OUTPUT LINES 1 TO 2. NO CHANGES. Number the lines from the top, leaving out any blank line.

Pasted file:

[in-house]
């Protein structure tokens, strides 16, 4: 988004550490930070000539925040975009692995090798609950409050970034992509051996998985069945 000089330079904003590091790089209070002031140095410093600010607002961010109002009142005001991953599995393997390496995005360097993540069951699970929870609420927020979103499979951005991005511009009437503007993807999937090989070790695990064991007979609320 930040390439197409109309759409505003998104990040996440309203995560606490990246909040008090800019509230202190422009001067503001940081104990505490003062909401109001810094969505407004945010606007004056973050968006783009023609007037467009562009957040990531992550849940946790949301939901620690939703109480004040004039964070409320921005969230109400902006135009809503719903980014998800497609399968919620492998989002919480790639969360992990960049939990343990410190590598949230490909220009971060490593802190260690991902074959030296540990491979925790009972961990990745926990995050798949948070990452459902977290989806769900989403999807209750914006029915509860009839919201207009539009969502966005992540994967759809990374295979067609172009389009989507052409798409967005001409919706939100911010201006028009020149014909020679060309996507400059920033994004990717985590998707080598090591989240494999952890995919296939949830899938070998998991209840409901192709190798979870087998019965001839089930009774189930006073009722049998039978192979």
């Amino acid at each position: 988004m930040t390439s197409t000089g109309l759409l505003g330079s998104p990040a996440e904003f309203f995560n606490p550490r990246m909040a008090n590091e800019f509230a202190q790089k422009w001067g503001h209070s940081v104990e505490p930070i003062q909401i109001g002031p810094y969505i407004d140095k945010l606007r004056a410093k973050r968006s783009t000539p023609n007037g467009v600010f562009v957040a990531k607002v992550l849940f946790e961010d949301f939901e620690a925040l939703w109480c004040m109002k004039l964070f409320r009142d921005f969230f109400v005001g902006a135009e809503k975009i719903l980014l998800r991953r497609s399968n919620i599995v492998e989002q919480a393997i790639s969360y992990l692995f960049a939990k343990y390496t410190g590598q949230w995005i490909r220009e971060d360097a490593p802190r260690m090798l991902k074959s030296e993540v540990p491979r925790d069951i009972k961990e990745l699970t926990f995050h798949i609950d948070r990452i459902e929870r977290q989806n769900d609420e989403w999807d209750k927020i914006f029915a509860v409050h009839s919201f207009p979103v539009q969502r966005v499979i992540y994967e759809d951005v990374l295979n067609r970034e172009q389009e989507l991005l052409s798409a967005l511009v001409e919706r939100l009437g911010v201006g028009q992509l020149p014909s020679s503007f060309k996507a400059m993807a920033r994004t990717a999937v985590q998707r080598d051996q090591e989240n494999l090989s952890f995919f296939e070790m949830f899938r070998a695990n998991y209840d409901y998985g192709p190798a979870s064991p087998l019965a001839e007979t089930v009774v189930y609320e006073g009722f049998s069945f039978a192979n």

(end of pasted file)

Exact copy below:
[in-house]
């Protein structure tokens, strides 16, 4: 988004550490930070000539925040975009692995090798609950409050970034992509051996998985069945 000089330079904003590091790089209070002031140095410093600010607002961010109002009142005001991953599995393997390496995005360097993540069951699970929870609420927020979103499979951005991005511009009437503007993807999937090989070790695990064991007979609320 930040390439197409109309759409505003998104990040996440309203995560606490990246909040008090800019509230202190422009001067503001940081104990505490003062909401109001810094969505407004945010606007004056973050968006783009023609007037467009562009957040990531992550849940946790949301939901620690939703109480004040004039964070409320921005969230109400902006135009809503719903980014998800497609399968919620492998989002919480790639969360992990960049939990343990410190590598949230490909220009971060490593802190260690991902074959030296540990491979925790009972961990990745926990995050798949948070990452459902977290989806769900989403999807209750914006029915509860009839919201207009539009969502966005992540994967759809990374295979067609172009389009989507052409798409967005001409919706939100911010201006028009020149014909020679060309996507400059920033994004990717985590998707080598090591989240494999952890995919296939949830899938070998998991209840409901192709190798979870087998019965001839089930009774189930006073009722049998039978192979």